In the Hadleigh interview, Mineo saw himself as being in an aggravating limbo at the end of his career. “I’m sick of waiting” he said. He felt that Hollywood casting agents only ever saw him as “best buddy to the lead,” (mostly thanks to Plato) and felt that, as he got older, casting agents may be able to see him again. Ironically, his most famous role cast him eternally in the shadow of the more mythic James Dean. Mineo posited that, were it not for his boyish face (“I had this baby face that made me look like a wheat-flour dumpling or something”) that he might have been able to play Jim Stark.
When it came to his sexuality, Mineo – at least by the 1970s – was incredibly frank. He felt that being bisexual was not a bugaboo, and that the rumors of his sexuality were just gossip. Indeed, he, like many bisexuals, think that just about everyone is bi deep down, and that many Hollywood icons continued to find work even if they were rumored to be bi. “Everyone’s supposed to be bi,” he said “starting way back with Gary Cooper and on through Brando and Clift and Dean and Newman and . . . you want me to stop?” Perhaps that frankness got him in trouble with Hollywood higher ups. But these are not the words of someone who is tortured or frustrated by their sexuality.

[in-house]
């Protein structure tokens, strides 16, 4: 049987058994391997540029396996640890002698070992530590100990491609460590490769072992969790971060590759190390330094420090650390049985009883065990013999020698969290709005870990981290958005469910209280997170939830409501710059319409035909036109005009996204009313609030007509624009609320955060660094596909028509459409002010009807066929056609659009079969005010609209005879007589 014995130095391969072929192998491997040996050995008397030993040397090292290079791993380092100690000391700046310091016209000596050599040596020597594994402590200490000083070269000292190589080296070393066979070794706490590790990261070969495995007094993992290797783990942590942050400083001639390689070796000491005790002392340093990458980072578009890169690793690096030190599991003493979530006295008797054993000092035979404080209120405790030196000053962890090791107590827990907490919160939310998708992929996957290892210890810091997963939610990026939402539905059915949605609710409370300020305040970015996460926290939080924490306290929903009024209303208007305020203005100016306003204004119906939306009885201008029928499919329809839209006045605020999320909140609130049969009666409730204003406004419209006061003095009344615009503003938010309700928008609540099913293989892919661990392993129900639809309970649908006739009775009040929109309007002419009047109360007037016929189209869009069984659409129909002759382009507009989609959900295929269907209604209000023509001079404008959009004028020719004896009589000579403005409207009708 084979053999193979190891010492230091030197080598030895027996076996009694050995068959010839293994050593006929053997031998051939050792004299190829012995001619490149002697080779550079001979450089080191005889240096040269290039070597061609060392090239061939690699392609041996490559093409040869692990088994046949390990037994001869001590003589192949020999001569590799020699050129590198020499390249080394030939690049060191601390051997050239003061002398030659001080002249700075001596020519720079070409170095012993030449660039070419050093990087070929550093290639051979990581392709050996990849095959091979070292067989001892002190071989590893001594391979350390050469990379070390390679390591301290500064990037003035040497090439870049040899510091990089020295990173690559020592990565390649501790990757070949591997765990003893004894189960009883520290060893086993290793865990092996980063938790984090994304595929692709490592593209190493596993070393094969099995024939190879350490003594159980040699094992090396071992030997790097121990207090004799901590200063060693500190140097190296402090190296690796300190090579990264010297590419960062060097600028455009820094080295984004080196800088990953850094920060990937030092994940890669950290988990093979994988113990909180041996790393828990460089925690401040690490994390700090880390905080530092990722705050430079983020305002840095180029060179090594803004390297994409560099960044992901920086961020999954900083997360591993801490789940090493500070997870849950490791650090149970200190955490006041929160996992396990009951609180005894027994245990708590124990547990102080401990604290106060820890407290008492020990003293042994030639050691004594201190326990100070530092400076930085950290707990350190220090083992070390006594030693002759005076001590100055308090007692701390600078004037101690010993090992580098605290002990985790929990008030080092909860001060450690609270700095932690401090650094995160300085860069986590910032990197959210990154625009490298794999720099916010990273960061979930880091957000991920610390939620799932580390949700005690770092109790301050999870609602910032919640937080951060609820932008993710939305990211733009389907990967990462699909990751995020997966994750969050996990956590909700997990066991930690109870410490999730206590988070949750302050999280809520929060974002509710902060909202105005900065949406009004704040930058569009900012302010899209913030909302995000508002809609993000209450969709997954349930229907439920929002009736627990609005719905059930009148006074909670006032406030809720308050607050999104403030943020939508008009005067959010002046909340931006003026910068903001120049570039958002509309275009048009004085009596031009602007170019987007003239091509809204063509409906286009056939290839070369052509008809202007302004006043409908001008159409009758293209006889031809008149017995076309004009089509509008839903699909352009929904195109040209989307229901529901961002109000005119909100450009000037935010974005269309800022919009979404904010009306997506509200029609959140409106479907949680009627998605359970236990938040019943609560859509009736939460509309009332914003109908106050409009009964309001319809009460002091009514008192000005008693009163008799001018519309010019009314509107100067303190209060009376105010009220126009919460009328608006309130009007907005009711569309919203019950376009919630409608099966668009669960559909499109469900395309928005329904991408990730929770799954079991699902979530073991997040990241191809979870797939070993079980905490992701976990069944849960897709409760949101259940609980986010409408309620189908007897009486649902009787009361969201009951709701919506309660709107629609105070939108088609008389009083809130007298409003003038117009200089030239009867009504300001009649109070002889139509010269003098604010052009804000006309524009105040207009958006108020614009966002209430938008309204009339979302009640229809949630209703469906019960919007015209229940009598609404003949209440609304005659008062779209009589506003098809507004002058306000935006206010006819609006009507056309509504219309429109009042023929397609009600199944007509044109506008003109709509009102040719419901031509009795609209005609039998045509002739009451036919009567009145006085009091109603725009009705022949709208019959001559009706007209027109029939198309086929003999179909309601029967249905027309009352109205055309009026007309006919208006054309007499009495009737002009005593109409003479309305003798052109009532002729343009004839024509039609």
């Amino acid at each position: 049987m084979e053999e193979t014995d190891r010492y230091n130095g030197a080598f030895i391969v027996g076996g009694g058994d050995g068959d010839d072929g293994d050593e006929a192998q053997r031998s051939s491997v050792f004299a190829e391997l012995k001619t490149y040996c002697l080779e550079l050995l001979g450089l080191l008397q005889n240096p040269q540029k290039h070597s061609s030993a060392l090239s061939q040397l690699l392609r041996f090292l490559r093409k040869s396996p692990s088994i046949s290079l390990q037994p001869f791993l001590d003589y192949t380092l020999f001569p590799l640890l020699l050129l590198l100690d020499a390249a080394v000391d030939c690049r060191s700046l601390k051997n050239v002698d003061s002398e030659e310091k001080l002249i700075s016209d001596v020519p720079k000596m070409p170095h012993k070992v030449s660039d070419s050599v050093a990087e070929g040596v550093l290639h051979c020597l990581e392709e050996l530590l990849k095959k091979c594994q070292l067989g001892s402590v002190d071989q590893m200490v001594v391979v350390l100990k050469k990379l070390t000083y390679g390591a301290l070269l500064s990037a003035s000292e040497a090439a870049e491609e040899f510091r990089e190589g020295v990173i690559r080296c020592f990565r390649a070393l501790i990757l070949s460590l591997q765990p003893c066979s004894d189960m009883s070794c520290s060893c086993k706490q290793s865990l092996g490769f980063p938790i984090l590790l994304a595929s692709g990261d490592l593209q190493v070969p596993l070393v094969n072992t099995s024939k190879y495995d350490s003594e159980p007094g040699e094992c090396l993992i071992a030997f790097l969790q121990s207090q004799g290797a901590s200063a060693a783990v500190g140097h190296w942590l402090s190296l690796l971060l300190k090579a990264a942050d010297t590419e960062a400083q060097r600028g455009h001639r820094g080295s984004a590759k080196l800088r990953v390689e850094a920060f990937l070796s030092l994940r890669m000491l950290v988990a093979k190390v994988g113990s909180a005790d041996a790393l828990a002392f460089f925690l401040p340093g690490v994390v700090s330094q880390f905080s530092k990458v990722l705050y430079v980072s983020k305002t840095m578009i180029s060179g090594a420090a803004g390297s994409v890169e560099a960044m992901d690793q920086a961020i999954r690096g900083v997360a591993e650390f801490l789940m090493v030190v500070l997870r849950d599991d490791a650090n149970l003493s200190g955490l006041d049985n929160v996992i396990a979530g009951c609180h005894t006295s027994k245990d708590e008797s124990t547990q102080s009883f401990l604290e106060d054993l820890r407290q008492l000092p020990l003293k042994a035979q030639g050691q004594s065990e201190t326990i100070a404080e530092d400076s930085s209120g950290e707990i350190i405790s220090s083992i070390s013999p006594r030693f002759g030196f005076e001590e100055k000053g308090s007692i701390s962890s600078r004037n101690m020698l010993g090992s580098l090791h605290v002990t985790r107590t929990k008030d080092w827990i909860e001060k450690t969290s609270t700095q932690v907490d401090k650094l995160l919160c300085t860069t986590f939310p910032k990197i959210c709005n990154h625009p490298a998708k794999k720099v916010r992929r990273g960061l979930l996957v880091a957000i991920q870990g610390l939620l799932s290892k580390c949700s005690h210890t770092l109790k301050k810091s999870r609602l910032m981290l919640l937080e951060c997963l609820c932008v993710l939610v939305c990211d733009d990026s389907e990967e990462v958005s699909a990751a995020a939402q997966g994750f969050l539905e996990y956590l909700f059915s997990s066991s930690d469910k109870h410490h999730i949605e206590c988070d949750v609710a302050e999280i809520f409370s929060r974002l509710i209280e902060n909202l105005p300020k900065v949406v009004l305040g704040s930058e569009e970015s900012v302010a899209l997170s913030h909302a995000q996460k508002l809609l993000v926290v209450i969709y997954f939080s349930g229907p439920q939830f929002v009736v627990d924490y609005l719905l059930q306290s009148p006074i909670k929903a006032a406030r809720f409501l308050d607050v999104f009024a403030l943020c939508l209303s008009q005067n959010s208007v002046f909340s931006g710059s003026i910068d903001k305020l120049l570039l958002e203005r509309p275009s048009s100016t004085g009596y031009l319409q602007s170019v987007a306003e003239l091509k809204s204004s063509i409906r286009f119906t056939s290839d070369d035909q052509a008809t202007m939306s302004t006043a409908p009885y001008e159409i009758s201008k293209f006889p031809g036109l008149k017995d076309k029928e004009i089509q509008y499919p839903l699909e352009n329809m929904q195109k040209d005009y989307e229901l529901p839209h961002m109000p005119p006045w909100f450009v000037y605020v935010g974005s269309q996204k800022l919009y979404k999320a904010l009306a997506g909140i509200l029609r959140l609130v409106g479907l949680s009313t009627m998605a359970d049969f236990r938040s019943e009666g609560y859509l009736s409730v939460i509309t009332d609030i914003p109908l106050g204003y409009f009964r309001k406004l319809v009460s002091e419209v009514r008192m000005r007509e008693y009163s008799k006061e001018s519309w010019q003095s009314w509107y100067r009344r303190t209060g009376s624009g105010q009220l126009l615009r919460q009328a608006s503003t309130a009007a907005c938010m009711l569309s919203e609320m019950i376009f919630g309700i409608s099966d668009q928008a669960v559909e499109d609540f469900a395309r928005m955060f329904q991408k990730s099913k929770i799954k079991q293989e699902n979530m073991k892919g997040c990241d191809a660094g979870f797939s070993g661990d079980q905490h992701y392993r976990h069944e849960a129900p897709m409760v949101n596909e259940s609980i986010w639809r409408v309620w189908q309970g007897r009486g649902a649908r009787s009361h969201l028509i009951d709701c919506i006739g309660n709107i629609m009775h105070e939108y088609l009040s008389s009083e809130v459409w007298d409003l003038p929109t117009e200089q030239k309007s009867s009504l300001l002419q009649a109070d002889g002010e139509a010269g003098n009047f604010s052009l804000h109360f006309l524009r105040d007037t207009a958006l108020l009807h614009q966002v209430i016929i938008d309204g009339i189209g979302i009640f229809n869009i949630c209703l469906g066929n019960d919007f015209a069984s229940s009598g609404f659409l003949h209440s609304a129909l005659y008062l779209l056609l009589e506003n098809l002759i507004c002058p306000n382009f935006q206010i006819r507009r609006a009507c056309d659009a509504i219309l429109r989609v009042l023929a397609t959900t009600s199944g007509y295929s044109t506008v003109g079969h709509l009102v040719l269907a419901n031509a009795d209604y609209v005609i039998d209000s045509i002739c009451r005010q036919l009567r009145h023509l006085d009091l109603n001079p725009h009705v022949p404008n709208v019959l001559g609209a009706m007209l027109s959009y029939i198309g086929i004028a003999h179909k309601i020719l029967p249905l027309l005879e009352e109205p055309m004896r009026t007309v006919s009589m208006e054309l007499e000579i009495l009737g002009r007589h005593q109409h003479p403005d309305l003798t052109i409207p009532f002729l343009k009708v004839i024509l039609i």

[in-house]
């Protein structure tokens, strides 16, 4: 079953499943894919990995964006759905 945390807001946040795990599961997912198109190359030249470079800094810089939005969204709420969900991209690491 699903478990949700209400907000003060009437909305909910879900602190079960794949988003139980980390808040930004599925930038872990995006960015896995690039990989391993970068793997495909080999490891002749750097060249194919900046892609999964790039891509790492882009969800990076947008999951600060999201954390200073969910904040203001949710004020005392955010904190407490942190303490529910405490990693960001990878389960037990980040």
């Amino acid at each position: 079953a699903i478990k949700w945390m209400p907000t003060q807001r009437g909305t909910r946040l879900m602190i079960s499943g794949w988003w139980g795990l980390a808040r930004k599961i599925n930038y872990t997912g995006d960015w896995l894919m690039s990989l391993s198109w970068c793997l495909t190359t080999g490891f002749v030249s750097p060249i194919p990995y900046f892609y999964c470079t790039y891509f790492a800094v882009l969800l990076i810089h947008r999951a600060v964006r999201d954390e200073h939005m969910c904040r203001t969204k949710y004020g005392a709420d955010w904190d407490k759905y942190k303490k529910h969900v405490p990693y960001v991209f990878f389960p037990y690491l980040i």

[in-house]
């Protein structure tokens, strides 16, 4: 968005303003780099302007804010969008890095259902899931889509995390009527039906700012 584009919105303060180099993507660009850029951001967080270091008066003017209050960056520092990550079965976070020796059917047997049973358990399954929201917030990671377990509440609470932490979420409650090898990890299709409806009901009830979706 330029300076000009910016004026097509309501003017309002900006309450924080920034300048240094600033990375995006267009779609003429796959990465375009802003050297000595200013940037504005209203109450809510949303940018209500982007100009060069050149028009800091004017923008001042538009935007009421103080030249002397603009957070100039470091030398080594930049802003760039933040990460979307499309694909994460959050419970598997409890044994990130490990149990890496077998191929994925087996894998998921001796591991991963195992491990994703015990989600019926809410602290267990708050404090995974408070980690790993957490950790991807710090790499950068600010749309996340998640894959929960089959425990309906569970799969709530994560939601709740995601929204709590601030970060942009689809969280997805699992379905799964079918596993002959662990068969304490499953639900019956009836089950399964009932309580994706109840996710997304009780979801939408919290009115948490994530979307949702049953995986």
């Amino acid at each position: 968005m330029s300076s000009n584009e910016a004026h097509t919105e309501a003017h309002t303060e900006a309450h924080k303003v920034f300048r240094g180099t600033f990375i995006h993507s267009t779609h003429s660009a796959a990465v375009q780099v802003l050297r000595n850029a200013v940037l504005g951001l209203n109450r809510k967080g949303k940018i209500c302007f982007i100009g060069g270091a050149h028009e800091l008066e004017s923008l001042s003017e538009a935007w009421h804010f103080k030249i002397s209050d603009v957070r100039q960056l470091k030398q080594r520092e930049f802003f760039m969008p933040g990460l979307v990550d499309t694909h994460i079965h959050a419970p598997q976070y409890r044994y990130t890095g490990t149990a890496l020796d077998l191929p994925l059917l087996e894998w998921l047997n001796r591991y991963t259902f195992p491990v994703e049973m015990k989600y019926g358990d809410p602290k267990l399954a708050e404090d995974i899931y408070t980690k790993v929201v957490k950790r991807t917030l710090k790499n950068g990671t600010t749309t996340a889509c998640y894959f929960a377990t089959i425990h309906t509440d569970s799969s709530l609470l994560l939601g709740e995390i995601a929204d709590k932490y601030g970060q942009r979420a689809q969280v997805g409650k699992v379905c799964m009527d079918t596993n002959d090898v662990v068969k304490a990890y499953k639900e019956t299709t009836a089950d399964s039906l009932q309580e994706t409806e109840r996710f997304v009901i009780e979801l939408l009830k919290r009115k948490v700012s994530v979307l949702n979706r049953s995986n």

Mineo was also not shy about showing off his body; he was the subject of a 1962 Harold Stevenson painting called The New Adam, which has been called by some art critics as one of the greatest of all nudes. The painting is an enormous mural of a reclined Mineo, his face partially covered by his arm, that wraps around several walls of the Guggenheim in New York City. He’s all there, larger than life and sexy as hell.
Mineo, as this month’s programming at The New Beverly reveals, had a great deal of range that audiences would do well to absorb and celebrate. He plays a happy-go-lucky singing soldier in A Private’s Affair. He plays a creepy, sensuous serial obscene phone caller in the 1965 thriller Who Killed Teddy Bear? (another occasion where Mineo could remove his shirt and show off a bit). He can be seen living large and struggling with drugs and women in The Gene Krupa Story. You can see him play an intense young JD in Dino. Mineo was eager to try anything, even if the Hollywood advertising machine kept selling him as a heartthrob. I imagine this is the same struggle faced by all good looking young actors who are attempting to play more character roles.
Many of Mineo’s characters met with tragic or violent ends, a fate that would be infamously mirrored in reality. In 1976, on the way home from a play rehearsal, Mineo was stabbed in the heart by a pizza deliveryman. It was just a random robbery, and Mineo’s killer admitted that he didn’t know who he was. Salvatore Mineo Jr. is buried in the Gate of Heaven Cemetery in Hawthorne, New York, a gay icon and twice nominated Academy Award actor, whose roles are full of energy and enthusiasm; his work is richly deserving of being appreciated again.